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Studies find laser printers emit lung-damaging particles on the order of cigarette smoking

By Rick C. Hodgin
Berlin (Germany) - Fraunhofer-Gesellschaft, a German research company that just completed a study on laser printer emissions, reports that volatile organic-chemical emissions (ozone), silicon oil, paraffin and ultra-fine particles are emitted during laser printing. Though they don't go into significant detail on the health-related issues. However, several previous Australian research studies show that the particle emissions are comparable to cigarette smoking. The Australian study also suggests that printer companies should be regulated by the government as their products are often a major source of inter-office air pollution.

There is a particular smell emitted when laser printers are in use. It's ozone, the "volatile organic-chemical" identified in these studies. In relatively high concentrations above 1 ppm, it can cause irritation to eyes, nose, throat and lungs. Most people can smell it in much lower concentrations though, even down to 0.01 ppm. It is interesting to note that ozone is responsible for the cracking found in old car tires. Modern tires have additives which prevent damage from ozone.

Because of the ozone smell, many consumers were concerned the redolent emissions were either toxic, carcinogenic or both. The studies so far indicate that, while they aren't 100% sure, all of the mechanisms are in place to effectively deliver toxic or carcinogenic particles.

Innocuous paraffins and silicon oils

The studies found that even printers which do not use toner, but rather some form of high heat printing mechanisms (like FAX machines), also emit certain types of chemicals. These gather and collate in the air and form ultra-fine particles of both silicon oil and paraffins.

Silicon oil is innocuous. It is comprised of alternating atoms of silicon and oxygen and is one of the two main ingredients in Silly Putty (with boric acid being the other) which children often eat. It has countless electrical and medical uses as a non-conducting, nontoxic lubricant. Sometimes it is added to cooking oils to reduce foaming at high temperatures. It's also non-flammable.

Paraffin is equally innocuous: It is the name for any of a series of hydrocarbons in the form CnH(2n+2), such as C20H42, which is paraffin wax. Or, the simplest form of paraffin, which is methane (CH4). Other forms include octane, kerosene and mineral oil. The name paraffin comes from the Latin parum and affinis, which means "lacking affinity" or, more specifically, "lacking reactivity." Various paraffin forms are found in all kinds of edible applications, including candies, chewing gums, waxy cheese packages, canning topping, and are used because of their low health danger.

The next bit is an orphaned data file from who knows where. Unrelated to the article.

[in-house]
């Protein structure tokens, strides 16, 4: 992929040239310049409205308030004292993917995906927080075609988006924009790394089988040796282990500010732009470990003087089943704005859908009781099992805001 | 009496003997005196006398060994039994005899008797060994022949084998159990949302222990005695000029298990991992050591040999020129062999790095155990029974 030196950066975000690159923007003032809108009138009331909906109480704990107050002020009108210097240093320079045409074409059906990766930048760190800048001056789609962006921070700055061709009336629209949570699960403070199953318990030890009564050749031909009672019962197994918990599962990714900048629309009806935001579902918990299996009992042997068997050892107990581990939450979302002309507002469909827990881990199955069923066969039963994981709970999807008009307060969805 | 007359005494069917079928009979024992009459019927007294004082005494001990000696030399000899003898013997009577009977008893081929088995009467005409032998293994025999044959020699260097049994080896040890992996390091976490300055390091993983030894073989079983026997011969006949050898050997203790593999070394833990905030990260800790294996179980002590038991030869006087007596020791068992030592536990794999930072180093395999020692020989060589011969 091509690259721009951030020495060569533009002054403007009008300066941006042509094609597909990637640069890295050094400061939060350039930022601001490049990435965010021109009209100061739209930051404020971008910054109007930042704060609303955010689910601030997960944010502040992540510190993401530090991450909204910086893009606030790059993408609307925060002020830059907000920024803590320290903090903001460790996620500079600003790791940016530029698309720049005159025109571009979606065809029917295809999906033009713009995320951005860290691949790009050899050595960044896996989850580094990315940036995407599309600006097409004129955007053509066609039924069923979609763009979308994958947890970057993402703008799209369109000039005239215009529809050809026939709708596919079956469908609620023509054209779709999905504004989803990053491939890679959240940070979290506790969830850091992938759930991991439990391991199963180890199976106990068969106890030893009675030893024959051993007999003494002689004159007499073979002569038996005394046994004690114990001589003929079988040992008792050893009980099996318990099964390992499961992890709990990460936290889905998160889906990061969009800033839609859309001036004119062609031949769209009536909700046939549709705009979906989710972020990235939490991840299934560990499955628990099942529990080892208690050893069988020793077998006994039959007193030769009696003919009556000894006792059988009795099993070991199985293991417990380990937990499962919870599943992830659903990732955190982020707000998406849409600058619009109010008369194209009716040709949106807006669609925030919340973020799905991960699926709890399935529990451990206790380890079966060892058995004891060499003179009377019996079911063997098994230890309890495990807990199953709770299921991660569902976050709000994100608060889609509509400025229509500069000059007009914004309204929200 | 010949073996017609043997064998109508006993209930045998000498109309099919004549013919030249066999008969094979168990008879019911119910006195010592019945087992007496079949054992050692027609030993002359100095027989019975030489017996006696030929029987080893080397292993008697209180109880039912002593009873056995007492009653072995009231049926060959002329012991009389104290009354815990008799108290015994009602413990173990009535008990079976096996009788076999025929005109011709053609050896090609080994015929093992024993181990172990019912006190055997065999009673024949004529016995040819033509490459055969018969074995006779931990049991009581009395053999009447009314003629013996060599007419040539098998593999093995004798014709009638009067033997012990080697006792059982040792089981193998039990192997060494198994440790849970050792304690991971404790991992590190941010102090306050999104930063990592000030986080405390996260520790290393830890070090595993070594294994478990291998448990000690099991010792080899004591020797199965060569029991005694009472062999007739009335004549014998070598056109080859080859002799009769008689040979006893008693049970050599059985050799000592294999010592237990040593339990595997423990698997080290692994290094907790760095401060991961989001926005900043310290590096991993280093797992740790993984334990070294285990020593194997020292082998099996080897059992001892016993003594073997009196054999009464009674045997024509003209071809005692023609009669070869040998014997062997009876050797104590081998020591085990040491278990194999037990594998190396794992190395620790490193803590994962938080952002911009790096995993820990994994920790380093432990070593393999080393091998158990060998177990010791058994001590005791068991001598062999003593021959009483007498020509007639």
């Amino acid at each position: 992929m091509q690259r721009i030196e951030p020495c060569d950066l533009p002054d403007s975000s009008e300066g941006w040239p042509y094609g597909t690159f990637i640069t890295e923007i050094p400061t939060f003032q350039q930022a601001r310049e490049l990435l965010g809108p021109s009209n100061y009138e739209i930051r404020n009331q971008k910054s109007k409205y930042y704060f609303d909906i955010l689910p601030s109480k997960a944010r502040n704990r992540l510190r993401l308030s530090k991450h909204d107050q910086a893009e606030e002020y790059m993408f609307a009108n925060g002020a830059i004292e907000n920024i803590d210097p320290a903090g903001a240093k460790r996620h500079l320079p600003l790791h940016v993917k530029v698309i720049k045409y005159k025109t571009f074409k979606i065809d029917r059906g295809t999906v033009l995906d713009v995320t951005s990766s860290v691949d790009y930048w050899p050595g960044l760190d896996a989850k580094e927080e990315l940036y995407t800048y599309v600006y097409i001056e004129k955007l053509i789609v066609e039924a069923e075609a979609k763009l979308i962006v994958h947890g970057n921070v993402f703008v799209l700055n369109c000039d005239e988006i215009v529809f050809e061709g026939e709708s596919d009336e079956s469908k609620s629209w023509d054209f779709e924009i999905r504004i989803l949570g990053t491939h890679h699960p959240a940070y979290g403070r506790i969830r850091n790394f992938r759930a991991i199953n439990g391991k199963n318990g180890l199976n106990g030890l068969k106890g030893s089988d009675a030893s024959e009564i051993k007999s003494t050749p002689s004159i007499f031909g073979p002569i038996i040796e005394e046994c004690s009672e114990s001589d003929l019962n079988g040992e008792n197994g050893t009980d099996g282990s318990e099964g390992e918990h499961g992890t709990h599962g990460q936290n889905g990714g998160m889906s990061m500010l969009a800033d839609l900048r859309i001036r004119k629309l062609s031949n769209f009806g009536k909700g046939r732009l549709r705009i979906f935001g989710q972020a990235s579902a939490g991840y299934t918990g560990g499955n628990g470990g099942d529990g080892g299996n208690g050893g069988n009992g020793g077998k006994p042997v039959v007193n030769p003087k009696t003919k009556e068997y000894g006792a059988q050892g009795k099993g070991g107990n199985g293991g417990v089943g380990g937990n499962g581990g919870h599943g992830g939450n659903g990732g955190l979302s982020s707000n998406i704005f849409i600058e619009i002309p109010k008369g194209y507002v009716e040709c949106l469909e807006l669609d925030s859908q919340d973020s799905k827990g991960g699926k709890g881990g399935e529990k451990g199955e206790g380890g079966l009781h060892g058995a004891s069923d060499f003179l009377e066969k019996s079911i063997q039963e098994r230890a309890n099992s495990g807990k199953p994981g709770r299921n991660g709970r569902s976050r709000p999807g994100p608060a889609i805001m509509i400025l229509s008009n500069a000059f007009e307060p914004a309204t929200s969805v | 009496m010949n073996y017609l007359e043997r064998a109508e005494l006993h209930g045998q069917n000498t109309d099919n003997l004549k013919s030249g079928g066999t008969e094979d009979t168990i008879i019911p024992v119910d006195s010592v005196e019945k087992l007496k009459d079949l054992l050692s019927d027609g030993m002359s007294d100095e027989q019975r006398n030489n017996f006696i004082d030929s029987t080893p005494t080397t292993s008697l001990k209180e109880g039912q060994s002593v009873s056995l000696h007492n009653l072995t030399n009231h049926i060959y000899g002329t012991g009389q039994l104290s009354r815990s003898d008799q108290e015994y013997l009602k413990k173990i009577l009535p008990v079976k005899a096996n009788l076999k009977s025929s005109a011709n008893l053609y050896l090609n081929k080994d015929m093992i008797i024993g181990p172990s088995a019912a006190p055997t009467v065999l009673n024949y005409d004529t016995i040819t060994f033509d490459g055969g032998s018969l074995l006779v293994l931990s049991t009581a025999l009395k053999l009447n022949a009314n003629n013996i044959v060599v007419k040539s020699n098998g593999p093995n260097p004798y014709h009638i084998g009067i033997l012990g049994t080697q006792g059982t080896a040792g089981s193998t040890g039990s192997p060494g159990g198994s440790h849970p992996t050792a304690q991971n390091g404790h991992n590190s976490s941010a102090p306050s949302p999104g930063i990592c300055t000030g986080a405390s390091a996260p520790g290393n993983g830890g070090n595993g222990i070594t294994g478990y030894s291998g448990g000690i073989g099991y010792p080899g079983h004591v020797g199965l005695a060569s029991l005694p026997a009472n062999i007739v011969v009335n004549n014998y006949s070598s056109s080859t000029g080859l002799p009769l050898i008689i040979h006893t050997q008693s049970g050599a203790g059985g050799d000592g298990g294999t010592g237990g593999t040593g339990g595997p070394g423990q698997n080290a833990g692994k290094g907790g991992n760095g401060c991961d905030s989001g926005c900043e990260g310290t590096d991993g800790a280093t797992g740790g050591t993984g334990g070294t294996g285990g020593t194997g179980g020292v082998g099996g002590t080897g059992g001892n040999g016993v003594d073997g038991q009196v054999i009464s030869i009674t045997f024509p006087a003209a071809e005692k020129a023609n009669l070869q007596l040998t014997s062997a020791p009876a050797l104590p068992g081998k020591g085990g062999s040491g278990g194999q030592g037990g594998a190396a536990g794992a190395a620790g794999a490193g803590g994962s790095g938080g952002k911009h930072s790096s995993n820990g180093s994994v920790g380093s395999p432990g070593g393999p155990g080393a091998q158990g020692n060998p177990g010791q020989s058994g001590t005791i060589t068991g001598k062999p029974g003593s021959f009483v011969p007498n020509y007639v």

Possibly dangerous toner particles

The Fraunhofer study, which was paid for by "the printer and copier manufacturers in a German Association for Information Technology, Telecommunications and New Media, called BITKOM," found that the laser printers emit almost no particles of toner. However, several previous studies found many toner particle emissions.

The previously identified trends indicate also that when toner cartridges are new, they emit more particles than when they are old. Also, when printing heavy graphics or when large amounts of toner are used on the print surface, particle emissions grow.

These toner particles are of particular interest in the medical field, because they are comprised of both extremely tiny and very large particles.

According to a mid-August, 2007 article in the American Chemical Society's semi-monthly Environment Science and Technology journal, the smallest particles can find their way into the deepest lung crevices. The larger particles, on the other hand, are capable of gathering and carrying a multitude of toxins into the body.

Regulations proposed

The 2007 Australian findings were incidental. The researchers were originally looking at alternate sources of pollution. However, during the course of their study, they realized that office laser printers were increasing indoor air pollution by about 500%. These studies found the dangers high enough to prompt a call for governmental regulation.

According to Lidia Morawska, a PhD working with the American Chemical Society, "It wasn't an area that we consciously decided to study. We came across it by chance. Initially we were studying the efficiency of ventilation systems to protect office settings from outdoor air pollutants. We soon realized that we were seeing air pollution originating indoors, from laser printers."

The study indicated the 500% increase from laser printer operations alone. She goes on to say, "By all means, this is an important indoor source of pollution. There should be regulations."

These earlier, reports of the dangers of air pollution from laser printers came out in 2007. The Fraunhofer report was released today. And whereas Fraunhofer indicates the same kind of particles found in the atmosphere as the previous reports, they do not go into details relating to health side-effects.

Since "technical and financial support was provided by the printer and copier manufacturers in the German Association (BITCOM)," we cannot help but wonder why they did not disclose the full health ramifications or to fully describe the particle emissions.
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